coronavirus in connecticut

Q&A: UConn Researcher Talks About When CT COVID-19 Cases Could Peak

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With COVID-19 numbers trending upward again and the Delta variant increasing the threat of infection, many are expressing fatigue with the endless ups and downs of the pandemic.

NBC Connecticut's Dan Corcoran spoke with Dr. Pedro Mendez of the University of Connecticut's Center for Cell Analysis and Modeling to talk about his analysis of COVID-19 data and when cases could finally peak.

Q: So Dr. Mendez, you've been analyzing the COVID-19 data, and you're sort of trying to predict the future here, right? So first, for those of us who aren't scientists, and most of us are not, explain to us what sort of information you do look at to get a better sense of where our state might be headed.

A: Well, the data that I look at is the numbers that the state puts out every day. And also relating to hospitalizations, number of infections, number of deaths, I'm also taking the data from testing. And now since we have started it earlier this year, vaccination levels as well. And then I use a model that includes the known mechanisms that we that we know how viruses passed from person to person. And that model tries to compute, first of all tries to fit the data that we have already in the past, and then tries to compute what we expect going forward.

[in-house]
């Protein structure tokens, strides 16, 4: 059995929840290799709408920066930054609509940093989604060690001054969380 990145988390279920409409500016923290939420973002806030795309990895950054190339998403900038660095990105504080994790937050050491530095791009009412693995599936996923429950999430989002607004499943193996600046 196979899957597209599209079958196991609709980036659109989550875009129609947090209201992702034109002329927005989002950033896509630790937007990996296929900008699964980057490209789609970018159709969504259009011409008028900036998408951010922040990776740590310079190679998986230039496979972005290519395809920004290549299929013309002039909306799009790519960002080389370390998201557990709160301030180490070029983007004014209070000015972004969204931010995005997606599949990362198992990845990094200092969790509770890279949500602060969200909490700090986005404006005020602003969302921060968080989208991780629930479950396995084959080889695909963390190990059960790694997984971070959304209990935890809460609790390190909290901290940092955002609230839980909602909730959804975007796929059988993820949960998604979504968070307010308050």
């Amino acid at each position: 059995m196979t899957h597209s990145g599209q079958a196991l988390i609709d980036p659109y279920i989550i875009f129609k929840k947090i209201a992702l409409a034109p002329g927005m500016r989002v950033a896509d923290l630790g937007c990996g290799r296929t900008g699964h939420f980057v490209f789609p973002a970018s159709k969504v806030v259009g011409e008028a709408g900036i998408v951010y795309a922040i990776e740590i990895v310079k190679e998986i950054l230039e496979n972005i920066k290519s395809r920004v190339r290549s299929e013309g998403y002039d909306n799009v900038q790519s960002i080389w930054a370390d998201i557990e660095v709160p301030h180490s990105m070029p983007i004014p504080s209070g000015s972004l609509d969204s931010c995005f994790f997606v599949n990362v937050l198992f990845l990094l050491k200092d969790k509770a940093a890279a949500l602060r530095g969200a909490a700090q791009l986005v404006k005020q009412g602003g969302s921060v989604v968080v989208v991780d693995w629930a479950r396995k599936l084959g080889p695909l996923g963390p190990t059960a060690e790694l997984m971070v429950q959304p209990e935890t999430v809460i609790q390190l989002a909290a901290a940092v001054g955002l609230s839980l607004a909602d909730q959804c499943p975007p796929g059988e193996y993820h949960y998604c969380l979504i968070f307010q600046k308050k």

Q: So now that you've looked at some of that data, let's talk about what you were seeing. So has the Delta variant thrown a wrench into things because a lot of us were hoping that by now we'd be in a different, much better place than where we are?

A: Yes, indeed, we all did. However, the Delta variant certainly has changed things a little bit. And it has been harder to predict how the epidemic is propagating with Delta than it was with the previous variants.

Q: So do we know if we've peaked yet? Or is that going to be happening soon? Does the modeling show anything about what shape we'll be in by November or December when the holidays roll around?

A: Well, I would not trust the model to go that far into the future. One of the things that the model, of course, cannot predict is whether a new variant will appear. And that is always possible. Unfortunately, right now, there are a lot of variants. So I use six different models with slightly different assumptions. And they have a lot of variability. So there are some of the models predicting we are peaking by now. And some of the models predict that we will peak later in September, perhaps towards the second half of September. So I would say to people that they should be careful. Of course, they should be vaccinated if they can and wear masks whenever they're indoors and perhaps even outdoors when there's lots of people.

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